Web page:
Understanding of conjugated polymer morphology formation and the structure-property relationships from the single chain level to the bulk level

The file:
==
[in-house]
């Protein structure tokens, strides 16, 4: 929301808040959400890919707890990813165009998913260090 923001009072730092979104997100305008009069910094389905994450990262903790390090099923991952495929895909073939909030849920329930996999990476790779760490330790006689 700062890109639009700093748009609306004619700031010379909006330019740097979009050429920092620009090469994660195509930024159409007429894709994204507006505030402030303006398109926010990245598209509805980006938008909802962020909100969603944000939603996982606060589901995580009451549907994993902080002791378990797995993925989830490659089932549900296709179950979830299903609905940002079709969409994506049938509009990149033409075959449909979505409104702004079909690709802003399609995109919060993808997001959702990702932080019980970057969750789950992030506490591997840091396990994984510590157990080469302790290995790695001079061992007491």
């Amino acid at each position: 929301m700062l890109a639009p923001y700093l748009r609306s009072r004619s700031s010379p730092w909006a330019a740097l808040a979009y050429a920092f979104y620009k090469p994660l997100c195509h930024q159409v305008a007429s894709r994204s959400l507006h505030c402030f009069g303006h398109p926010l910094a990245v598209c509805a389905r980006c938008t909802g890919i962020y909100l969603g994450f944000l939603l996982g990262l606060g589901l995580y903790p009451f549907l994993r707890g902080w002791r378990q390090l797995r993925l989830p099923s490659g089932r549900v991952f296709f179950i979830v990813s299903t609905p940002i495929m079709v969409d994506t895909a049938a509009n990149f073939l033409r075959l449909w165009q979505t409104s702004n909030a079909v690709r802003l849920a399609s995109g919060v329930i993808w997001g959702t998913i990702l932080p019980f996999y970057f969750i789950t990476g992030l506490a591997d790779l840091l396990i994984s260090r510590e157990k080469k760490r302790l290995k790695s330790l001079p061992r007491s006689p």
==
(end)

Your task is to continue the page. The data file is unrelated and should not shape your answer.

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Morphology is the origin of life and function. Defining and designing morphology, understanding the relationship between morphology and function, is an essential theme in a number of research areas. In conjugated polymer research, the major obstacles to achieving these goals are the heterogeneity and complexity of conjugated polymer films. In the study presented in this dissertation, various single molecule spectroscopy techniques were used as an approach to minimize the complexity of these problems. By using excitation polarization spectroscopy, it was discovered that single chains of poly[2-methoxy-5-(2'-ethylhexyloxy)-1,4-phenylenevinylene] (MEH-PPV) assume a highly ordered rod conformation despite the fact that the morphology of bulk films is known to be amorphous. The comparison of results from experiments and a coarse grained bead-on-a-chain simulation suggested that single chains have the ability to use a thermally induced defect to maximize [pi]-[pi] stacking and adopt a rod conformation as a stable conformation. Bias-induced centroid spectroscopy (BIC) on highly ordered single chains demonstrated that the energy transfer scale could be an order of magnitude larger than the value typically measured for bulk films. It was further demonstrated that such an extraordinary long energy transfer was not a unique property of single chains but was also observed in aggregates as long as the morphology was ordered. These studies were extended to another model compound poly(3-hexylthiophene) (P3HT) to generalize the mechanism of morphology formation and the structure-property relationship. For P3HT, it was shown that side-chains were a very important factor in determining single chain conformation, while the conformation of MEH-PPV was not affected by side-chains. By controlling the side-chains, both ordered and disordered P3HT chains were obtained. The comparison of results from experiments and an energy transfer model simulation quantified that energy transfer was at least twice as efficient in ordered chains as in disordered chains. In aggregates, the difference between the energy transfer efficiency of ordered and disordered morphology was even larger than that in the case of single chains. These results could suggest that there is a very fast energy transfer mechanism that occurs through interchain interactions when chains are packed in ordered fashion.